If we can’t fully remove the subject, what about the object? Taking out the car nominally gives us “dog barks” and, at least in English, this is a valid construction where the experience/verb has no object. But is there really no object? Consider what barking is: the dog’s bark happens when the dog uses its body to create compression waves in the air that we identify as barking, so “barks” has an implicit object like the air or the world into which the dog does its barking. Thus we can’t really remove the object either, although we can change our frame of reference to see the object differently.
Since we can’t remove the subject and we can’t remove the object, we obviously can’t remove both and get a pure experience of barking, but what if we remove the experience and attempt to hold the subject and object as things-in-themselves? This almost seems possible, but ask yourself how you know about the dog and the car. Since we assumed that experience is the only source of knowledge, it must be that something experiences the dog and car to know about them, and in this case that thing is you! Maybe the dog and car can exist without being known, but in existential phenomenology their existence is fundamentally unknowable if they are not experienced by a subject. So even if the dog is not related to the car by the dog’s barking, the dog and the car are objects of your own experience and thus part of some phenomena. If they were not they would be literally unknown.
Thus we see that phenomena, although they have parts, are not divisible, and all knowledge exists as phenomena. This is the keystone of the phenomenological perspective.
I see. You were secretly a phenomenologist all along!
Don’t be too surprised if you find yourself nodding along and thinking this all sounds obvious. It is! The trouble comes with the philosophical bullets you’ll be asked to bite when taking this radically naive view.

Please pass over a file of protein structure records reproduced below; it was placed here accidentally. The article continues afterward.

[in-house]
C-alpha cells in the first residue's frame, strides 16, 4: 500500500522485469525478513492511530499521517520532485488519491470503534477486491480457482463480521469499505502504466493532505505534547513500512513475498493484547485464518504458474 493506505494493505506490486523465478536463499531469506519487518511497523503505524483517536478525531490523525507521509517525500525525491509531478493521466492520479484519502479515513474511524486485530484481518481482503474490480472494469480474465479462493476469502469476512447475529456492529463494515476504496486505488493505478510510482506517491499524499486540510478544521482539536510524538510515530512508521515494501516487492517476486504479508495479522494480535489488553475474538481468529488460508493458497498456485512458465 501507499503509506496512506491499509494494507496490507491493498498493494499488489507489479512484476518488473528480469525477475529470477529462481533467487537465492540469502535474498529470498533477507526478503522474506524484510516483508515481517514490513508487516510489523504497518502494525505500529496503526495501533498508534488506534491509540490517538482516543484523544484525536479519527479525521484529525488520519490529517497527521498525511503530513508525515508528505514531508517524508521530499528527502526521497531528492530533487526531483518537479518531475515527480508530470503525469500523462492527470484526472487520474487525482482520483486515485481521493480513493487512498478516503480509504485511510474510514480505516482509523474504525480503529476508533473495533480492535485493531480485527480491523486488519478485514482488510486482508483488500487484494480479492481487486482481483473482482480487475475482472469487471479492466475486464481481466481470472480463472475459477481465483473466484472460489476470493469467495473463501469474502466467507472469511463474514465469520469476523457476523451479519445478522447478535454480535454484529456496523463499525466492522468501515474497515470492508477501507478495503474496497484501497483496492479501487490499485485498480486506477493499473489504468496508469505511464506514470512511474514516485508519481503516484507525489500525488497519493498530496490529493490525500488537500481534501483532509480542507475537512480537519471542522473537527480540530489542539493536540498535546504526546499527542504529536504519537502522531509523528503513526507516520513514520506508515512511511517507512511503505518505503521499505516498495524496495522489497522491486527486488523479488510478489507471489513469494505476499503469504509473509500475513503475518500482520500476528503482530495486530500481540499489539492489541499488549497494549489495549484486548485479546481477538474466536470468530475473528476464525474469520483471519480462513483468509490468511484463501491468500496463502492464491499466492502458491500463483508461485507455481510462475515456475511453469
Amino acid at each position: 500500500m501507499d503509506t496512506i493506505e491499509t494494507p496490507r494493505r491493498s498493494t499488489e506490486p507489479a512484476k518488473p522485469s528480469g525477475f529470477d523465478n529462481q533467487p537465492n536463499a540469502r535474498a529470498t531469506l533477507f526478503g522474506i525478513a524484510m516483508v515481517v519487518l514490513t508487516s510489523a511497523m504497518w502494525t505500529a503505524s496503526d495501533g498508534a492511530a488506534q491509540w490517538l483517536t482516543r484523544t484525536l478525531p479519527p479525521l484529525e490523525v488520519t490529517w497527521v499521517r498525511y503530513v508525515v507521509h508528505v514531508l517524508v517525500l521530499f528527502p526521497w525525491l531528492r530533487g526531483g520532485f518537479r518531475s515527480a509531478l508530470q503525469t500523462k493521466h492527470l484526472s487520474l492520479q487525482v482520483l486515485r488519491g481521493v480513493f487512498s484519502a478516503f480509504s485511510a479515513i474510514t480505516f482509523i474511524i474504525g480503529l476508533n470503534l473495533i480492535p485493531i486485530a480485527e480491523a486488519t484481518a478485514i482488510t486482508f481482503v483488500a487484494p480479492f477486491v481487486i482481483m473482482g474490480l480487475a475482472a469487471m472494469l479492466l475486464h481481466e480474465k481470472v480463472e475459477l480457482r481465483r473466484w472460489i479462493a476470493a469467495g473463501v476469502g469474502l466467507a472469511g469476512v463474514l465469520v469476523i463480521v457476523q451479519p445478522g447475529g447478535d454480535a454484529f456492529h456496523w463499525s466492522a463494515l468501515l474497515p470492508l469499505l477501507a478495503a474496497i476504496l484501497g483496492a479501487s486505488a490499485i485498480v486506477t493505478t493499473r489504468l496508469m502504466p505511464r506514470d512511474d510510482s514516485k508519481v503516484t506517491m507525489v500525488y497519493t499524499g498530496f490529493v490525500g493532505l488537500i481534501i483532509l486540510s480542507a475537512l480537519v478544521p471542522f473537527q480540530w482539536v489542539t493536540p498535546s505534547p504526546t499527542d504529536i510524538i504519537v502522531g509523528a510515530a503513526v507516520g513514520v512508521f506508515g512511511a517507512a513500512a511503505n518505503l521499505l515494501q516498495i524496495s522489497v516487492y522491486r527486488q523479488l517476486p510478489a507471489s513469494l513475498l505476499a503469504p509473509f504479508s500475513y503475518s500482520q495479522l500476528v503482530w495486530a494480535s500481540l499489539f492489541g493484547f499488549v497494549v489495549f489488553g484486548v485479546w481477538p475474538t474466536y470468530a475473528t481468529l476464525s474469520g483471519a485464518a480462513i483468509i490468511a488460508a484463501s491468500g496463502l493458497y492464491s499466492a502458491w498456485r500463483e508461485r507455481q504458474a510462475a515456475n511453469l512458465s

Consider the question of whether a thing exists in its own right independent of phenomena. That is, do things exist if they are not experienced? For example, suppose there is a star so far away that the light from it will never reach us. Since it is outside our light cone we will never experience evidence of it, so in what sense can this hypothetical star be said to exist? From the phenomenological perspective, we might say that the idea of such a star exists but that the star itself does not since we can’t interact with it.
Or consider particle physics. In what sense are quarks or strings or anything else “real”? Scientific realism holds that physical models, to the extent they are accurate, describe things as they really are — viz. if atomic theory correctly describes the world then the world really is made up of actual atoms. But this is to suppose a direct knowledge of the world which we can uncover through scientific inquiry. A phenomenologist might instead say we can investigate the ontic being of a thing, but only because we have knowledge of the ontological and through that may infer something of the metaphysical. This leaves phenomenology compatible with physicalism, but finds it decidedly opposed to realism and, in its existential form, idealism.
If none of that sounded too weird, when we get around to discussing qualia and consciousness we’ll find that existential phenomenology implies something like functionalism and definitely implies panpsychism. I won’t try to convince you of that now, but know that our humble choice to accept that all knowledge comes from experience will lead us to places far off the beaten path. It should be an exciting ride!